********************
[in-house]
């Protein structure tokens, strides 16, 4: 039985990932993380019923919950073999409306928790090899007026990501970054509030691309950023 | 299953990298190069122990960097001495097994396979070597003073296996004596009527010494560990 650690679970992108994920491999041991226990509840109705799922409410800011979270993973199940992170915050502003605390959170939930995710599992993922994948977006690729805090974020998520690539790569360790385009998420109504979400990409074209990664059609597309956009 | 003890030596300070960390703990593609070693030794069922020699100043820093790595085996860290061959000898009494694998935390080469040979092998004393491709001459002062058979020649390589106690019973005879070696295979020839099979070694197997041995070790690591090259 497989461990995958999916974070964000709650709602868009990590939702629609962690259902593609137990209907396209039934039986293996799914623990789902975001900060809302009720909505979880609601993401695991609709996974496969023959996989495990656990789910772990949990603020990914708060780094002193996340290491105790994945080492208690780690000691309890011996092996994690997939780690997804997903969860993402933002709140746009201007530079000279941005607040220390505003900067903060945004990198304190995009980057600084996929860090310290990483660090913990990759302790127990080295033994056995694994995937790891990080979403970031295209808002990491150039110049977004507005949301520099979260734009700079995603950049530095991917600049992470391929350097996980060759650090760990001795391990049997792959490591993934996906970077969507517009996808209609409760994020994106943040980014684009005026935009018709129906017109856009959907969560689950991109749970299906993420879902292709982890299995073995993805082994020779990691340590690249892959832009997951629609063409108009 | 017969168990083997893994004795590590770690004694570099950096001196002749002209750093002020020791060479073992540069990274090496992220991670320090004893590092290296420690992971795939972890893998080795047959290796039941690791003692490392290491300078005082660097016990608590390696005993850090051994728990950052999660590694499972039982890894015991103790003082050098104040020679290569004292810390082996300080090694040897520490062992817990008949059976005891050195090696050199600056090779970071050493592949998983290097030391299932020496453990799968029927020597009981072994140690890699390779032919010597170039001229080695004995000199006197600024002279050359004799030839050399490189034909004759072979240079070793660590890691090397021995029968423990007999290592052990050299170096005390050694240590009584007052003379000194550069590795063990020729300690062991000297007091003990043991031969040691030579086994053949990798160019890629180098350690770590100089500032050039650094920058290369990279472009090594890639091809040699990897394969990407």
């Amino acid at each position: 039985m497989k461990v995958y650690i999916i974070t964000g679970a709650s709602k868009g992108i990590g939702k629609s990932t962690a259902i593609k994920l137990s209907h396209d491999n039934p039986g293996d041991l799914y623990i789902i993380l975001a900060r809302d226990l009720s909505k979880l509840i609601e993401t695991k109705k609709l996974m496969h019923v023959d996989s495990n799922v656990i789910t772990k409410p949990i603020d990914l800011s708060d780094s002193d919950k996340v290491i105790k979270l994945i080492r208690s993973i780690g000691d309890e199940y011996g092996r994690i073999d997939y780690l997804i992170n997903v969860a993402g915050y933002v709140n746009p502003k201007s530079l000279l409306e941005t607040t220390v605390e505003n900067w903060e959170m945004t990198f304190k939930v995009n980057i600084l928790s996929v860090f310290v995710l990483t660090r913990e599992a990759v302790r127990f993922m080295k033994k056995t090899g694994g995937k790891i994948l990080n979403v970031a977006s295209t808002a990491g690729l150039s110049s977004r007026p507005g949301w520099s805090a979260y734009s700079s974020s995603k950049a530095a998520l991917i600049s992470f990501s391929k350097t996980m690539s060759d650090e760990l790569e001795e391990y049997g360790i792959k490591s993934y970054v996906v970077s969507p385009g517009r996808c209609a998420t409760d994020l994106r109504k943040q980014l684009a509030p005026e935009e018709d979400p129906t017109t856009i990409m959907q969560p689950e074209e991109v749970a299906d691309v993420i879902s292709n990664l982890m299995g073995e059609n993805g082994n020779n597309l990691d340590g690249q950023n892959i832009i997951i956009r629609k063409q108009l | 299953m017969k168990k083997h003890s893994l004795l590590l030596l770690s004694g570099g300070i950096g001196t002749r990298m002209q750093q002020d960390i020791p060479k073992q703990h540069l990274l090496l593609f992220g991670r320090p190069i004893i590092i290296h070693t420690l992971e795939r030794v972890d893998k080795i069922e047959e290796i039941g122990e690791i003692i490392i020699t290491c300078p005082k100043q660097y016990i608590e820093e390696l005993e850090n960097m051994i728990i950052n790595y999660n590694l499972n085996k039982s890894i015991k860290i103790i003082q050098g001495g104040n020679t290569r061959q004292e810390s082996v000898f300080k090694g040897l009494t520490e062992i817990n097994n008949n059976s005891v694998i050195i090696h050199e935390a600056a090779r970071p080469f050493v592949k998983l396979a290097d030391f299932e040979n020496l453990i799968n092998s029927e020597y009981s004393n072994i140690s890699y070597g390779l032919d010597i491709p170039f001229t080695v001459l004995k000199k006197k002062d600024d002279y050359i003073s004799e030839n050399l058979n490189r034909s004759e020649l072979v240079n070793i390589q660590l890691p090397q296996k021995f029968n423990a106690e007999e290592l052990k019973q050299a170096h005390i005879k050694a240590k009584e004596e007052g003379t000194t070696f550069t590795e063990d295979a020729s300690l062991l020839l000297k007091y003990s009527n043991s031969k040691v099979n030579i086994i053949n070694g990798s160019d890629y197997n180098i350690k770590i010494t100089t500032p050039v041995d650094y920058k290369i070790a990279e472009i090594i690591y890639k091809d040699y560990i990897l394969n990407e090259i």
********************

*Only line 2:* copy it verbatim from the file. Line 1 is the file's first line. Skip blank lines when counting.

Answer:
């Protein structure tokens, strides 16, 4: 039985990932993380019923919950073999409306928790090899007026990501970054509030691309950023 | 299953990298190069122990960097001495097994396979070597003073296996004596009527010494560990 650690679970992108994920491999041991226990509840109705799922409410800011979270993973199940992170915050502003605390959170939930995710599992993922994948977006690729805090974020998520690539790569360790385009998420109504979400990409074209990664059609597309956009 | 003890030596300070960390703990593609070693030794069922020699100043820093790595085996860290061959000898009494694998935390080469040979092998004393491709001459002062058979020649390589106690019973005879070696295979020839099979070694197997041995070790690591090259 497989461990995958999916974070964000709650709602868009990590939702629609962690259902593609137990209907396209039934039986293996799914623990789902975001900060809302009720909505979880609601993401695991609709996974496969023959996989495990656990789910772990949990603020990914708060780094002193996340290491105790994945080492208690780690000691309890011996092996994690997939780690997804997903969860993402933002709140746009201007530079000279941005607040220390505003900067903060945004990198304190995009980057600084996929860090310290990483660090913990990759302790127990080295033994056995694994995937790891990080979403970031295209808002990491150039110049977004507005949301520099979260734009700079995603950049530095991917600049992470391929350097996980060759650090760990001795391990049997792959490591993934996906970077969507517009996808209609409760994020994106943040980014684009005026935009018709129906017109856009959907969560689950991109749970299906993420879902292709982890299995073995993805082994020779990691340590690249892959832009997951629609063409108009 | 017969168990083997893994004795590590770690004694570099950096001196002749002209750093002020020791060479073992540069990274090496992220991670320090004893590092290296420690992971795939972890893998080795047959290796039941690791003692490392290491300078005082660097016990608590390696005993850090051994728990950052999660590694499972039982890894015991103790003082050098104040020679290569004292810390082996300080090694040897520490062992817990008949059976005891050195090696050199600056090779970071050493592949998983290097030391299932020496453990799968029927020597009981072994140690890699390779032919010597170039001229080695004995000199006197600024002279050359004799030839050399490189034909004759072979240079070793660590890691090397021995029968423990007999290592052990050299170096005390050694240590009584007052003379000194550069590795063990020729300690062991000297007091003990043991031969040691030579086994053949990798160019890629180098350690770590100089500032050039650094920058290369990279472009090594890639091809040699990897394969990407």